Community Development Corporations (CDCs)

Southside Community Development & Housing Corporation

In operation for more than 25 years, Southside Community Development & Housing Corporation has constructed more than 300 units of affordable housing units (all to green building standards) throughout the Richmond metropolitan area. The nonprofit provides foreclosure prevention counseling, pre- and post-home purchase counseling, homebuyer education, and financial literacy training. It also administers Virginia’s Down Payment Assistance program and the Virginia Individual Development Accounts Matched Savings program, which helps individuals save for a down payment on a home, business equipment, or post-secondary education.

Better Housing Coalition

The Better Housing Coalition (BHC) formed in 1988 to develop and rehabilitate residential property throughout the city. Since its founding, the nonprofit has built or renovated 1700 homes and apartments for low to moderate-income first-time buyers as well as three senior communities—all built with green building standards. Read more about Better Housing Coalition...

Rethinking Community Economic Development Beyond “Rent or Own”

Changing the ownership picture to build community wealth

Crossposted from Rooflines: The Shelterforce Blog

Although the notion of building wealth through home ownership has taken a beating in recent years due to the Great Recession, ownership more broadly is still seen as a key factor in building wealth. So says the Greenlining Institute. So finds a recent study authored by Thomas Shapiro and colleagues at Brandeis University’s Institute on Assets and Social Policy. Even the Housing and Economic Development Commission of the National Baptist Convention agrees.

National Community Reinvestment Coalition Annual Conference

March 12th, 2014 to March 15th, 2014
Washington, D.C.

About the Conference

Join NCRC and leaders from business, government, community no

Read more about National Community Reinvestment Coalition Annual Conference...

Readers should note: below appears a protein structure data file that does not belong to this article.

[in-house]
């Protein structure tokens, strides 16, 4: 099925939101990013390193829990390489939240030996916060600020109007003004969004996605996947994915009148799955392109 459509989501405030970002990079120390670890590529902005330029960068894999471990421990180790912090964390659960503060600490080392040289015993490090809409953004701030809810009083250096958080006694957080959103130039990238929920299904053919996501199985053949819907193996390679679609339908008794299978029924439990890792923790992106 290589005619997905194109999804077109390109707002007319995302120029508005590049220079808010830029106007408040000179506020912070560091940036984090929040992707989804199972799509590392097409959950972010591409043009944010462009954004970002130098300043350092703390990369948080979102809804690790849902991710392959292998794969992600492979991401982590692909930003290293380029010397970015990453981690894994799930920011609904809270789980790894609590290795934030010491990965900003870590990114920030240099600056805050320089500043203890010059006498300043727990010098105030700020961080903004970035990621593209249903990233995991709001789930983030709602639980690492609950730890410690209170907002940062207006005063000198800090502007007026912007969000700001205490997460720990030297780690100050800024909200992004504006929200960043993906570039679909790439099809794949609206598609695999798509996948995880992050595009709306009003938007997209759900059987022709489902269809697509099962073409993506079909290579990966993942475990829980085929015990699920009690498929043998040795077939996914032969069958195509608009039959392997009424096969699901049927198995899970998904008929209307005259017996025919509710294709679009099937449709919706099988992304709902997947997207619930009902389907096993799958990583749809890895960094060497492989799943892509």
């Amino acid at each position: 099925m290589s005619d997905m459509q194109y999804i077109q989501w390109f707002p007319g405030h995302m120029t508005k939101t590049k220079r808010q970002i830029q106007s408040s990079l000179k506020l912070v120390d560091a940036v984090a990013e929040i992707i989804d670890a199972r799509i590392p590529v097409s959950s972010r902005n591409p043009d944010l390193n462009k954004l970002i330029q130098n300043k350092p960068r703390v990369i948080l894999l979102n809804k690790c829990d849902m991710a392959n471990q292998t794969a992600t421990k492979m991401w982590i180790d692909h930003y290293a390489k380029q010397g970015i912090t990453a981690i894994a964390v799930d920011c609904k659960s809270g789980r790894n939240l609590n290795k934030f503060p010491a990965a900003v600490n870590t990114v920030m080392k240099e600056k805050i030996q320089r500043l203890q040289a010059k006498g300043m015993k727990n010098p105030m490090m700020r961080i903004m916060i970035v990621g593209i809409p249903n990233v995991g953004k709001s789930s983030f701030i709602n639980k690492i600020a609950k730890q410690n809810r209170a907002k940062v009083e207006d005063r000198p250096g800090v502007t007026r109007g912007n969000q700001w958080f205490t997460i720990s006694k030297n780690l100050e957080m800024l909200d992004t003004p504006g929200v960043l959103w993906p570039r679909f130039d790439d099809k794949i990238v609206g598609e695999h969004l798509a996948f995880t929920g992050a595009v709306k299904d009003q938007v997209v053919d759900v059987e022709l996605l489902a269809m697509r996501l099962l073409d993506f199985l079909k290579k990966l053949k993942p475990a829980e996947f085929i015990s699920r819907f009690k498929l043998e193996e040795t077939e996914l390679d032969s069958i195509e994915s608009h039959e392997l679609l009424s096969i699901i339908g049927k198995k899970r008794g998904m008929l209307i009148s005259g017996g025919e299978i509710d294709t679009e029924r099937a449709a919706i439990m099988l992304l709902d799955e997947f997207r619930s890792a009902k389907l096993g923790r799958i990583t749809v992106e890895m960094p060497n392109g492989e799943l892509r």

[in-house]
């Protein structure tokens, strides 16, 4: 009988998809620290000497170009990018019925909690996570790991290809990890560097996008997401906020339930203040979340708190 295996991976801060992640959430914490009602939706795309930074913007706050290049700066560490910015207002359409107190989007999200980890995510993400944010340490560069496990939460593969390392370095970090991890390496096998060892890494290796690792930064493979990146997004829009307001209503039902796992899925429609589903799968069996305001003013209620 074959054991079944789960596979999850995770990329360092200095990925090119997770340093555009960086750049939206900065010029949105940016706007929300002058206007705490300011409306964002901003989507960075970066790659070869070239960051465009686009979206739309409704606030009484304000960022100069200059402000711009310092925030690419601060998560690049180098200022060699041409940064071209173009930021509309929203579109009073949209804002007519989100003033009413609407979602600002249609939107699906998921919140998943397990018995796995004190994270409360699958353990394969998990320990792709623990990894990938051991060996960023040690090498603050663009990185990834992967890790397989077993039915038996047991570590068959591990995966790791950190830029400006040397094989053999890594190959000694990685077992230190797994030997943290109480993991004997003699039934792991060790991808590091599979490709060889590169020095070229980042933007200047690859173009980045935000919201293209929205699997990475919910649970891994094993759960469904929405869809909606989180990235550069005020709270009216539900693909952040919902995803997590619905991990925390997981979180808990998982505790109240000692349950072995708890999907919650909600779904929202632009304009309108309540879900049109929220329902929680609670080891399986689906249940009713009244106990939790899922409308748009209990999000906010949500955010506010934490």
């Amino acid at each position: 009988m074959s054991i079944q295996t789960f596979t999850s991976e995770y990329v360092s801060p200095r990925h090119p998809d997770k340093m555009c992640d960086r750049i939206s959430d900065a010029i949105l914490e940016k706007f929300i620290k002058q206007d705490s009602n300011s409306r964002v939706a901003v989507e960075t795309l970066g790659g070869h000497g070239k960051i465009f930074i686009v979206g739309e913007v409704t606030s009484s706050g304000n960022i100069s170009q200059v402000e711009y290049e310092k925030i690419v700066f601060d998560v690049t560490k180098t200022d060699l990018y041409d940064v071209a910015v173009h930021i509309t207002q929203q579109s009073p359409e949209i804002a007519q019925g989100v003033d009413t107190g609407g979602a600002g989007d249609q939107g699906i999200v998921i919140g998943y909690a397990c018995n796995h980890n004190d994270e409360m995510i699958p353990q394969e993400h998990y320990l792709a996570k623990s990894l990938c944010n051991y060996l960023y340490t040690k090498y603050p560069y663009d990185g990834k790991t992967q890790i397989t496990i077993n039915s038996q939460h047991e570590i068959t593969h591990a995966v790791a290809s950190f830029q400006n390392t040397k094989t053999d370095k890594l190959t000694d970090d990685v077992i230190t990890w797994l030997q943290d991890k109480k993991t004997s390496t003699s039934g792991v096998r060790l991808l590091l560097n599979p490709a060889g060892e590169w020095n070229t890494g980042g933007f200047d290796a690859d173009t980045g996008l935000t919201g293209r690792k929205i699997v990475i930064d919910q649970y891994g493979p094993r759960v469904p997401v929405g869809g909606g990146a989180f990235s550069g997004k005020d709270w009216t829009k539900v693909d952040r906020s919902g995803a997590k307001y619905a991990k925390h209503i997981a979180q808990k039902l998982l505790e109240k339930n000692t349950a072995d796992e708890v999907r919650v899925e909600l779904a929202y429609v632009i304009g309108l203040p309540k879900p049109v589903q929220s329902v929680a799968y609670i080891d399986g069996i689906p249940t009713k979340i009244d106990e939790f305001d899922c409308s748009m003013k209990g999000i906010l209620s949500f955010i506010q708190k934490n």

Cleveland's Greater University Circle Initiative

Justin Glanville
The Cleveland Foundation

A new Cleveland Foundation report highlights the achievements and lessons learned from the Greater University Circle Initiative—a robust partnership among the city’s anchor institutions to foster economic and community revitalization. To date, the Initiative has created three employee-owned companies through the Evergreen Cooperatives Initiative, developed a workforce training center, launched an employer-assisted housing program, catalyzed changes to the city’s public transportation system, spurred over $140 million in new, public-private development, and helped direct an increasing percentage of the institutions’ more than $3 billion in purchasing toward local businesses. 

Rey España

This month we interview Rey España, Director of Community Development at the Native American Youth and Family Center (NAYA), one of the largest and most successful urban Native American centers in the nation. In the past decade at NAYA, España has helped launch a number of projects, including an individual development account program, an affordable housing portfolio, a private high school serving Portland’s Native American community, and two social enterprises. NAYA is now looking to develop a Community Development Financial Institution to provide loan assistance for NAYA’s microenterprises.

How to Democractize the US Economy

Gar Alperovitz
The Nation

As real income levels have stagnated and traditional politics remains deadlocked, communities are looking for new avenues to educate and employ themselves, from social enterprises and cooperatives to community development corporations and credit unions. Democracy Collaborative co-founder Gar Alperovitz reviews the impact of these community wealth building organizations as well as the challenges of supporting these organizations and structuring new local and national institutions that foster efficient, effective, stable, and equitable local economies.

The Rise of Community Wealth Building Institutions

More people are turning to economic alternatives in which new wealth is built collectively and from the bottom up

Crossposted from Policy Network, and later published on the London School of Economics website, this blog is part of a debate event hosted by Policy Network in London, UK, that was reviewed in OurKingdom by grassroots activist James Doran:    

Five years after the financial crisis economic inequality in the United States is spiraling to levels not seen since the Gilded Age. While most Americans are experiencing a recovery-less recovery, the top one per cent of earners last year claimed 19.3 per cent of household income, their largest share since 1928. Moreover, income distribution looks positively egalitarian when compared to wealth ownership.

Choice Constrained, Segregation Maintained: Using Federal Tax Credits to Provide Affordable Housing;

Simon Kawitzky, Fred Freiberg, Diane L. Houk and Salimah Hankins

A Report on the Distribution of Low Income Housing Tax Credits in the New York City Region